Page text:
15. For what Christian men of our time being free from the marriage bond, having power to contain from all sexual intercourse, seeing it to be now 殿 time, as it is written, 渡ot of embracing, but of abstaining from embrace,44 would not choose rather to keep virginal or widowed continence, than (now that there is no obligation from duty to human society) to endure tribulation of the flesh, without which marriages cannot be (to pass over in silence other things from which the Apostle spares). But when through desire reigning they shall have been joined together, if they shall after overcome it, because it is not lawful to loose, in such wise as it was lawful not to tie, the marriage bond, they become such as the form of marriage makes profession of, so as that either by mutual consent they ascend unto a higher degree of holiness, or, if both are not such, the due who is such will not be one to exact but to yield the due, observing in all things a chaste and religious concord. But in those times, wherein as yet the mystery of our salvation was veiled in prophetic sacraments, even they who were such before marriage, yet contracted marriage through the duty of begetting children, not overcome by lust, but led by piety, unto whom if there were given such choice as in the revelation of the New Testament there hath been given, the Lord saying 展hoso can receive, let him receive;45 no one doubts that they would have been ready to receive it even with joy, who reads with careful attention what use they made of their wives, at a time when also it was allowed one man to have several, whom he had with more chastity, than any now has his one wife, of these, unto whom we see what the Apostle allows by way of leave.46 For they had them in the work of begetting children, not 妬n the disease of desire, as the nations which know not God.47 And this is so great a thing, that many at this day more easily abstain from all sexual intercourse their whole life through, than, if they are joined in marriage, observe the measure of not coming together except for the sake of children. Forsooth we have many brethren and partners in the heavenly inheritance of both sexes that are continent, whether they be such as have made trial of marriage, or such as are entirely free from all such intercourse: forsooth they are without number: yet, in our familiar discourses with them, whom have we heard, whether of those who are, or of those who have been, married, declaring to us that he has never had sexual intercourse with his wife, save with the hope of conception? What, therefore, the Apostles command the married, this is proper to marriage, but what they allow by way of pardon, or what hinders prayers, this marriage compels not, but bears with.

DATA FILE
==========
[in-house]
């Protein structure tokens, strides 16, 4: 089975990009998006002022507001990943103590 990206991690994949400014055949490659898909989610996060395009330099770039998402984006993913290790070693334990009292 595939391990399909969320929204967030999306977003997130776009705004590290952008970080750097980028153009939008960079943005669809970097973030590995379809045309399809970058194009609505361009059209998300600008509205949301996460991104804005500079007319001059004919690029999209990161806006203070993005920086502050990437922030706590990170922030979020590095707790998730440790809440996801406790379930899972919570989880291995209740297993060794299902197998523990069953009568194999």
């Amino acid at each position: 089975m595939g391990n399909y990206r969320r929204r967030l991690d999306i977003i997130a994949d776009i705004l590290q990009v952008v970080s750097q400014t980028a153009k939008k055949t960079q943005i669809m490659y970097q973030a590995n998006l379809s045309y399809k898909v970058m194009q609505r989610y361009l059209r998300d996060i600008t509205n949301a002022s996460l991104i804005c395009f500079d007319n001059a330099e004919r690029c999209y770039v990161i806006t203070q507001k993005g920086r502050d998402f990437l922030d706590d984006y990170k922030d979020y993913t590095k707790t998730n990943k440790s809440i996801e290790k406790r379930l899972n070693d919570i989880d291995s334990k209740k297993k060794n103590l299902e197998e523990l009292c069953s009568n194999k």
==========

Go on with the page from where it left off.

11 Nuptioe.
12 Connubium..
13 Placuerit..
14 Excipiendoe..
15 (
1Co 7,4).
16 (Mt 5,32,
17 (1Co 7,10-11.
18 (Ps 48,1,
19 (Dt 24,1,
20 (Mt 19,8,
21 (He 13,4). [See R. V.].
22 (Ep 5,12).
23 (1Co 13,8,
24 Meditatio..
25 Hist of Susanna, 22, 23.
26 (Lc 2,37,
27 Lc 1,27-28.
28 (1Tm 5,14).
29 (1Tm 1,5).
30 (1Co 7,7,
31 Ver. 29-34.
32 (1Co 7,9,
33 (1Co 7,36,
34 Ver. 28.
35 Veniam..
36 (Rm 1,26-27).
37 1Co 7,28 1Co 7,36).
38 (1Co 6,19,
39 (1Co 7,14,
40 (1Co 7,34,
41 1Tm 5,6.
42 1Tm 2,9-10.
43 1P 3,1-7.
44 (Qo 3,5).
45 (Mt 19,12,
46 (1Co 7,6,
47 (1Th 4,5,




Augustin on Marriage